Military Divorce and Child Custody in New Mexico
Like other matters of military divorce, child support can become more complicated when one or both parents are service members. Certain pay or benefits awarded by the military are not considered a divisible asset for the purposes of dividing property, but they may count as income when calculating child support. Also, certain benefits, like VA disability pay, can be garnished for the purposes of collecting child support.
New Mexico Financial & Family Law can assist both divorcing and divorced couples in matters of military child support. We can help you come to a child support agreement to include in the divorce decree, or we can assist with requesting an amendment to an existing decree, as well as other matters. Whether you’re a military service member or formerly married to one, we want to protect the well-being and interests of your children when it comes to financial support.
Contact us today to discuss your case during a risk-free, no-obligation consultation when you call (505) 503-1637 or contact us online.
Obligation to Support Family in the Military Code
One factor in a military divorce that many people do not expect is that the U.S. Military code expects service members to begin providing child support payments almost immediately following a separation or pre-divorce measure. This obligation to pay exists even in the absence of a court order mandating child support payment.
Depending on the situation, an interim child support agreement may be issued. The amount will be based upon the service member’s gross pay as well as their Basic Allowance for Housing.
Further, timely payment of child support is enforceable under the military code. A service member who is ordered to make payments may be penalized by their superior officer if they fail to uphold their agreement in a timely manner. However, enforcement is only subject to ongoing obligations, not payments in arrears.
New Mexico Calculates Military Divorce Child Support Amounts Based on Both Parents’ Pay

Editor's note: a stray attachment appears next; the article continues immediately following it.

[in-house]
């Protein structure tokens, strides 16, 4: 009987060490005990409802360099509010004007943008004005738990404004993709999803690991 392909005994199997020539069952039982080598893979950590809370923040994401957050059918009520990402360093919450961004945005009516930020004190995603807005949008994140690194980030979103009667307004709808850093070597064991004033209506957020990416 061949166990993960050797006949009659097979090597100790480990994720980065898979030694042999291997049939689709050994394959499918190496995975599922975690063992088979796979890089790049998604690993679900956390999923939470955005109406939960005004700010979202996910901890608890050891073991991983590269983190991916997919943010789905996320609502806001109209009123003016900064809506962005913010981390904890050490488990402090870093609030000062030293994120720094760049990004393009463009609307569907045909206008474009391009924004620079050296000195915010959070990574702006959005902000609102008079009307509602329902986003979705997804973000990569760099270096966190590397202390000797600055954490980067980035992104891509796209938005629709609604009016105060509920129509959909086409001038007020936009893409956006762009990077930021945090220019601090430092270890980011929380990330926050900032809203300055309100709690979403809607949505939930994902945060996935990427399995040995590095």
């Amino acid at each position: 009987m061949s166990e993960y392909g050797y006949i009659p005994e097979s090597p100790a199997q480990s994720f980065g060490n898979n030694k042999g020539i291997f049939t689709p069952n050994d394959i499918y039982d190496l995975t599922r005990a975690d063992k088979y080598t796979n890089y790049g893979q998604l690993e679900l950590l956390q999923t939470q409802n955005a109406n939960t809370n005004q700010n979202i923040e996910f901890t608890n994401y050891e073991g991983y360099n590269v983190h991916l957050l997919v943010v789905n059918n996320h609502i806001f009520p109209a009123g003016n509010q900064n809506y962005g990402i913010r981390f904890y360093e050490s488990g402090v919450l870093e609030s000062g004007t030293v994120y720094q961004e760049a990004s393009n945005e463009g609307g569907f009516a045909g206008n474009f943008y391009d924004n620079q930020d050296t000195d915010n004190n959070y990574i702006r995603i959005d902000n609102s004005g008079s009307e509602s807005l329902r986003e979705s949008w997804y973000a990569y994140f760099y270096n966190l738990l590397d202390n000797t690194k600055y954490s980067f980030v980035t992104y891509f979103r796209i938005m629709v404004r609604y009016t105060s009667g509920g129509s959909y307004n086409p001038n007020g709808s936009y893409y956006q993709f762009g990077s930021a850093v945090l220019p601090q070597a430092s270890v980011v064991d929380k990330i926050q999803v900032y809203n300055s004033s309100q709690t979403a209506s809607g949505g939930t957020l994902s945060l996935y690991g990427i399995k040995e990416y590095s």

In New Mexico, there is no presumption as to which parent will pay child support. It may be possible that the service member receives child support from the other parent.
To calculate child support amounts, the Family Court will first establish a guideline amount. This amount is calculated using both parent’s pay and what the law assumes is a fair contribution. The expected contribution will be deducted in proportion to the amount of time the child spends with each parent, respectively. Then, the parent with the larger contribution will pay the remaining obligation to the parent with the smaller contribution, minus the difference in that parent’s contribution.
Can Military Disability Be Used for Child Support?
One confusing aspect of military pay is that some benefits cannot count as marital property, yet they still qualify as income for the purposes of calculating child support.
In the case of military disability — either military disability retirement or VA disability compensation — it can count as gross income.
It is also possible that a parent will request apportionment or garnishment of disability pay in order to receive their child’s support contribution.
Calculating a Service Member’s Gross Income
Military pay consists of a combination of compensation, allowances, and benefits that must all be considered when calculating the guideline amount for child support. There is, unfortunately, no such thing as a military child support pay chart, so the service member’s individual base salary from the pay chart will have to be added to their other specific income factors.
Factors to consider include:
- Base salary
- Housing allowance (will vary by location)
- Family commitments
- Pay grade
- Pay differentials (hazard pay)
- Other in-kind compensation, including meals, housing, etc.
Note that a service member’s tax return will exclude or severely reduce the reported income from some of these areas. For the purposes of calculating military divorce child support, clients will want to reference the Leave and Earnings Statement (LES) provided on an ongoing basis to the service member.
Limits to Maximum Payment as a Portion of Gross Earnings
The Defense Finance and Accounting Service (DFAS) sets a rule that no service member will be required to defer more than 50% – 65% of their gross disposable pay to child support and spousal support, combined. The exact amount will vary according to the circumstances. Consult with an attorney and refer to the DFAS website military child support FAQ for more information.
Let Our Experienced Lawyers Answer Your Military and Child Support Questions
Calculating child support obligations isn’t easy, and you may have concerns about ensuring that payments can be made in a timely fashion. There may also be a need to modify the child support amount or alter the existing arrangement, which can happen when child support and military deployment coincide.
No matter your circumstances, New Mexico Financial & Family Law is here to assist military service members and their families. Your children are some of the most important things in your life, and your duty as a parent is equal to that of your duty to your country in these respects.
We provide confidential, risk-free consultations and can assist military service members overseas. Schedule a no-obligation appointment today to discuss your case when you call (505) 503-1637 or contact us online.